invasion at the Bay of Pigs (Playa Girón), Cuba, with the full
backing of the
"peacemaker" Kennedy, in an attempt to destroy the revolution by armed
Cuban forces quickly routed the U.S. invaders. In retaliation for their
at the Punta del Este meeting of the U.S.-dominated Organization of
States (OAS) in January 1962, the U.S. spearheaded the passing of an
embargo against Cuba and on February 3, President Kennedy declared an
embargo against trade with Cuba. The U.S. blockade of Cuba continues to
present day even though it has been opposed by the vast majority of the
world's people for decades on the basis that only the Cuban people have
right to decide their political and economic system.
The real essence of the Cuban Missile Crisis was Cuba's
under the revolutionary leadership of its legendary leader Fidel
Castro, of its
sovereignty and rights in the face of continuing U.S. provocation and
aggression. The U.S. imperialists used the excuse of "national
justify their crimes, giving themselves the right to decide what Cuba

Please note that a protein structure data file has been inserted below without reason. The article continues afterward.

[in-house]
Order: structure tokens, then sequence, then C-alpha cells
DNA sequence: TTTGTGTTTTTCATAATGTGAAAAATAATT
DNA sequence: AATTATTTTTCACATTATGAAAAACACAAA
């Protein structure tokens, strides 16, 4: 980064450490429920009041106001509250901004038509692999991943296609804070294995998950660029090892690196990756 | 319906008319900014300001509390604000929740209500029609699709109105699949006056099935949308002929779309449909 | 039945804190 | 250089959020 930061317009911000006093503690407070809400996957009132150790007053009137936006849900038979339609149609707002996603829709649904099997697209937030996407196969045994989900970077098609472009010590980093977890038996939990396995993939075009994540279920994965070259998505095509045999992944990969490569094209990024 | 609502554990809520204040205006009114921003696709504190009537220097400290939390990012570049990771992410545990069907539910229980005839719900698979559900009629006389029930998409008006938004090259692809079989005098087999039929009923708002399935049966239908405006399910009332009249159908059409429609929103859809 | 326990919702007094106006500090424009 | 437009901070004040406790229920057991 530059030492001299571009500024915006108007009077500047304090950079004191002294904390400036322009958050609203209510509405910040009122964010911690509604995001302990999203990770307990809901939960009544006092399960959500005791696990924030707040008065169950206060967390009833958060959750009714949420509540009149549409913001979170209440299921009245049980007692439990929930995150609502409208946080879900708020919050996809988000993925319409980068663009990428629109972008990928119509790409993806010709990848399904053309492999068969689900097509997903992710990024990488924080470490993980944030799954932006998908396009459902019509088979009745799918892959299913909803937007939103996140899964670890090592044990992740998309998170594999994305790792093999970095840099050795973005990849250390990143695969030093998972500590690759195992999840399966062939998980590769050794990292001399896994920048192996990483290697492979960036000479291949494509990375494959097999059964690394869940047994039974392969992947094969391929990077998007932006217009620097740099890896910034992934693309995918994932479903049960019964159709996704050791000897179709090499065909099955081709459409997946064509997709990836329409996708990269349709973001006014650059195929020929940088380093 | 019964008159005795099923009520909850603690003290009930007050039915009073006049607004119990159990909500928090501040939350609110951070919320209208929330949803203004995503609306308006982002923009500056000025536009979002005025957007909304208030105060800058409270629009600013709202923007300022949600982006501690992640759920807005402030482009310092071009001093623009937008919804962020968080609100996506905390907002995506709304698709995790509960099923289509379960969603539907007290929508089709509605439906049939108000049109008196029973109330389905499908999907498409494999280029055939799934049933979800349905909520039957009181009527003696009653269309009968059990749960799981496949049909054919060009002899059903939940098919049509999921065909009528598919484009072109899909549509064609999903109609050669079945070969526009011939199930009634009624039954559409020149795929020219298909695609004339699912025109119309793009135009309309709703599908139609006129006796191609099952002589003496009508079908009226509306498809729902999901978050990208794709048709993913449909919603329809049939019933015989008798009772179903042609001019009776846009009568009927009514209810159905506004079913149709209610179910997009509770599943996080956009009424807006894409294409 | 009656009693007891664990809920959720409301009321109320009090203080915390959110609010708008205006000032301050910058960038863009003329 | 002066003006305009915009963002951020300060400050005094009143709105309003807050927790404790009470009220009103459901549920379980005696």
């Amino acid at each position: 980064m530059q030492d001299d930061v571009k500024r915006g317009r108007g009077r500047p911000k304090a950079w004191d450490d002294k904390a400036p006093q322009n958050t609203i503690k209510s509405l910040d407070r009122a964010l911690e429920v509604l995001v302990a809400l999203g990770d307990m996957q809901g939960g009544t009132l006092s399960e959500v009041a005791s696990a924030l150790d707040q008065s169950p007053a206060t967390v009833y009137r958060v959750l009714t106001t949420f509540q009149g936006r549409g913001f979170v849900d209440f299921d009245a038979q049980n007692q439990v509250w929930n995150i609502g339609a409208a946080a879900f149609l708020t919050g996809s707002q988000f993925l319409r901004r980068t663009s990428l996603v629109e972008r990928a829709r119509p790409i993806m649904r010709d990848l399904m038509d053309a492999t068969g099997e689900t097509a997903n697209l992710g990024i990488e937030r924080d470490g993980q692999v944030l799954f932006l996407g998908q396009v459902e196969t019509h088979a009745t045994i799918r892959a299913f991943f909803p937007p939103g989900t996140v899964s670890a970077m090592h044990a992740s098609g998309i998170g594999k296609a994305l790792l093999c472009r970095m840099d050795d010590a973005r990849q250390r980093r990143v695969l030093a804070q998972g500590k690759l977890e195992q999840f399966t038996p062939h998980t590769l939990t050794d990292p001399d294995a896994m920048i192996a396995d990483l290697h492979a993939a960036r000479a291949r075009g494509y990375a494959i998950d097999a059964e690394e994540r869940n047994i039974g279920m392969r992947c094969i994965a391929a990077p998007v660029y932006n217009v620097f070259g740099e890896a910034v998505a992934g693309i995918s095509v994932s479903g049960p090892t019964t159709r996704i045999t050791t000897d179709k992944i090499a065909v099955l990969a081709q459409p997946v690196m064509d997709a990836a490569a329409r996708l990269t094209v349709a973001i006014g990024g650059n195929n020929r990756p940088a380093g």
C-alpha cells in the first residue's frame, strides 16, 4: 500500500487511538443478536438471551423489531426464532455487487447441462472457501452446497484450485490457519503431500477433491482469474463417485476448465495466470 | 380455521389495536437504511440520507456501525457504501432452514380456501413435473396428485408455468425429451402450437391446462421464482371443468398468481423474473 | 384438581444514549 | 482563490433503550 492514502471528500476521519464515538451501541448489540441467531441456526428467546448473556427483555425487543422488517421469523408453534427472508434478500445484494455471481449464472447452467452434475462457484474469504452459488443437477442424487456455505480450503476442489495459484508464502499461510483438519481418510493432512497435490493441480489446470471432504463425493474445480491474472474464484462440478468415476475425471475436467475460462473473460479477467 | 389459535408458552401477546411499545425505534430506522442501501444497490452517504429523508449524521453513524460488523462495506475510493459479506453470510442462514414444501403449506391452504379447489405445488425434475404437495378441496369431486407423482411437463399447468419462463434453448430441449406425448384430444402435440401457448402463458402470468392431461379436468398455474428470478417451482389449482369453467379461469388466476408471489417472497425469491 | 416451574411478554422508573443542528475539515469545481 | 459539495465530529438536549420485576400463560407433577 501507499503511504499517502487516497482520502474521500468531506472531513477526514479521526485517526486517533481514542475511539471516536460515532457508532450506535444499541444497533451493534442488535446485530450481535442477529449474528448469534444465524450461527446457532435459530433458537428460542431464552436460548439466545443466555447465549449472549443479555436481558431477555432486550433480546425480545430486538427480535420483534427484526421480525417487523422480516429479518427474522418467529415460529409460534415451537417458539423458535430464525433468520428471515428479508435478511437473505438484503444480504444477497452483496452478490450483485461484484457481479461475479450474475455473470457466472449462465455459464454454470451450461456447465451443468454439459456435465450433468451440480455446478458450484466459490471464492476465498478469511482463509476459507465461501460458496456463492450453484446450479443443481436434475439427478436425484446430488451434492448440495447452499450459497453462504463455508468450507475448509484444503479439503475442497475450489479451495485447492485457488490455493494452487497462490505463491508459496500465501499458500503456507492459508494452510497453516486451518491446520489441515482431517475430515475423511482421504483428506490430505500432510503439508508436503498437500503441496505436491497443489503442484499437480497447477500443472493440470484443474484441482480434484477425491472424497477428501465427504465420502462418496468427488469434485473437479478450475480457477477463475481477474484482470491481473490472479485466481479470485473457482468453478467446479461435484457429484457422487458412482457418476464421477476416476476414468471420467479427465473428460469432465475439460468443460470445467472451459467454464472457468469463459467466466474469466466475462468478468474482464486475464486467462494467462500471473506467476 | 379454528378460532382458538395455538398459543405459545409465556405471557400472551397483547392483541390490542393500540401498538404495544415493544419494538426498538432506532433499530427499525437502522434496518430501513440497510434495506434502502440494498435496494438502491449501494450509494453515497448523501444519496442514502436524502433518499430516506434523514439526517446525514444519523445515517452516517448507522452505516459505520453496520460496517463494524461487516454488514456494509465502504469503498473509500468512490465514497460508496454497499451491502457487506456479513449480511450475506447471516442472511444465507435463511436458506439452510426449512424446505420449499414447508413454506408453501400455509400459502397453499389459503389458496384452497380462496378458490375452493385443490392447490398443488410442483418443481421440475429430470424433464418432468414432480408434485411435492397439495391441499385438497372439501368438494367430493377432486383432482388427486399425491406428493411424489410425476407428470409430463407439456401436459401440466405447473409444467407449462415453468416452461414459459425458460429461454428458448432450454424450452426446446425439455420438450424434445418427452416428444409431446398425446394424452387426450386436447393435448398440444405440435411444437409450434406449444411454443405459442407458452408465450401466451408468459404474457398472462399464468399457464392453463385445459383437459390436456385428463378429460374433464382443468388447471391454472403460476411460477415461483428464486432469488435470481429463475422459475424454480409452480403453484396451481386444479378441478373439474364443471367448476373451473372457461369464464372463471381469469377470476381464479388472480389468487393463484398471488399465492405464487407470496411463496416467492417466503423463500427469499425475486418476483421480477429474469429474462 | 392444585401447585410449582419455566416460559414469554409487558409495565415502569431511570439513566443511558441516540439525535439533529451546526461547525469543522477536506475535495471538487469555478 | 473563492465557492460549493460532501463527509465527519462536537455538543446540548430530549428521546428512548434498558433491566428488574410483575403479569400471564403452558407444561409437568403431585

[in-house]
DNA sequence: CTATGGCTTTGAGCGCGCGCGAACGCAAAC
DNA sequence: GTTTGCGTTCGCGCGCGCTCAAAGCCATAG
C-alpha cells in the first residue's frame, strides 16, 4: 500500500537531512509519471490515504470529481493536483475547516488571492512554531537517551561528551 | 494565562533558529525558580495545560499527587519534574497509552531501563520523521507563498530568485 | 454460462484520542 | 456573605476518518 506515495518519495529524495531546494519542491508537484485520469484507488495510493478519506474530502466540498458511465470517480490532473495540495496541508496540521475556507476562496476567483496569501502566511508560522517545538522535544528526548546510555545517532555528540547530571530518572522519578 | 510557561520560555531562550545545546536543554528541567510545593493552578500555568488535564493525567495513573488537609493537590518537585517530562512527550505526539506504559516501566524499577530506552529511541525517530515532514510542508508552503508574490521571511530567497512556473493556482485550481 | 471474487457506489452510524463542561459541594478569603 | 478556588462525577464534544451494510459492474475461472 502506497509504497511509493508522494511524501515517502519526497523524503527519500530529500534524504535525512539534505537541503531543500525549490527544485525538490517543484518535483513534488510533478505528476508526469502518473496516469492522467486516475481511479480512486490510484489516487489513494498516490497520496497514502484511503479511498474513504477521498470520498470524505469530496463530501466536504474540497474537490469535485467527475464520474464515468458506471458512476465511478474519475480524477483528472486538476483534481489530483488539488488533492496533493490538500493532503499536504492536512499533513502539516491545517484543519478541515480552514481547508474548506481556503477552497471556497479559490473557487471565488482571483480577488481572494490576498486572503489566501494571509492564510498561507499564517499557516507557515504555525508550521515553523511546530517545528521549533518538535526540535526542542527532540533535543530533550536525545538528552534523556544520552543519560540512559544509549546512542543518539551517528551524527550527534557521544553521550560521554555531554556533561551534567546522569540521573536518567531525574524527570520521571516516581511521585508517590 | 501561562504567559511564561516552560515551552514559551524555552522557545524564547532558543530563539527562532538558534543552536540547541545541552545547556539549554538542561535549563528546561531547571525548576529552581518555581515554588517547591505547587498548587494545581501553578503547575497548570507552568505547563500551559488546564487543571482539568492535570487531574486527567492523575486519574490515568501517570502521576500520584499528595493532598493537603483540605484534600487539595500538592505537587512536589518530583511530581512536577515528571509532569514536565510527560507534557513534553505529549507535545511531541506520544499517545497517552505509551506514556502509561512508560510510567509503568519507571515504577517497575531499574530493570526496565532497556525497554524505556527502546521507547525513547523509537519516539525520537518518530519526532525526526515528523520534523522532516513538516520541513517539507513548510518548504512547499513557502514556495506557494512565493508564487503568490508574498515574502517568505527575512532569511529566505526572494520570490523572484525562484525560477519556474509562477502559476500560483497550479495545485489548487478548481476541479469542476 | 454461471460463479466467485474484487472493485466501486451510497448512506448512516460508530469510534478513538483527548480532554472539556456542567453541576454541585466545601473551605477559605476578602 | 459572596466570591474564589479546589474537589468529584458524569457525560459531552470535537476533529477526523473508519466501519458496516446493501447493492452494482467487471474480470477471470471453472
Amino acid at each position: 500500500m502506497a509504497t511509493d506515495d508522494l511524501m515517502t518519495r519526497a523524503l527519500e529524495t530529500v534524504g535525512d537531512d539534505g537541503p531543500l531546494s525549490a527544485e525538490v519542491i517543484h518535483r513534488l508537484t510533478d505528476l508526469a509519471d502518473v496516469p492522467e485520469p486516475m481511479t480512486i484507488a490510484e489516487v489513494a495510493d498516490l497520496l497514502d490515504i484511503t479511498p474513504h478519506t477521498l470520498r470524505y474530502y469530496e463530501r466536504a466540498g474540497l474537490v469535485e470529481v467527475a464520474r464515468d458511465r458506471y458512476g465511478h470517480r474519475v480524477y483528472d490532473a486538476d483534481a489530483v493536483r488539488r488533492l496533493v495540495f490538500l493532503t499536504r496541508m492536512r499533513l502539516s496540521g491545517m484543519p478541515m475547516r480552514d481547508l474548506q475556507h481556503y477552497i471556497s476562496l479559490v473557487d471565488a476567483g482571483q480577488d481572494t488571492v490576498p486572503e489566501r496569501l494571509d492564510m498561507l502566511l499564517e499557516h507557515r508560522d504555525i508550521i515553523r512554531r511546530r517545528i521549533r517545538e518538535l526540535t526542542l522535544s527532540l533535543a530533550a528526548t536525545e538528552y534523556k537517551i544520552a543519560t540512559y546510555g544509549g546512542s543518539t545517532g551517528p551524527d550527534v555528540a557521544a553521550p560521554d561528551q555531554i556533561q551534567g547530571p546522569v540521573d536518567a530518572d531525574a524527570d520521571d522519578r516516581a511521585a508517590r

within its own borders, including what weapons Cuba should have. Before
during the crisis the U.S. flew regular flights over Cuba in U-2 spy
which routinely violated Cuban airspace, sent agents
into Cuba, carried out
economic sabotage, performed naval exercises in the Caribbean Sea in
proximity to Cuba with the intent to intimidate, and broadcasted
propaganda. The U.S. never accepted the right of the Cuban people to
determine their own destiny and had plans to destroy the revolution
the day of victory. As well, the U.S. continued to illegally occupy the
Guantanamo Naval Base on Cuban territory which it does to the present
Castro and Fidel, along with Cuba's armed forces, celebrate victory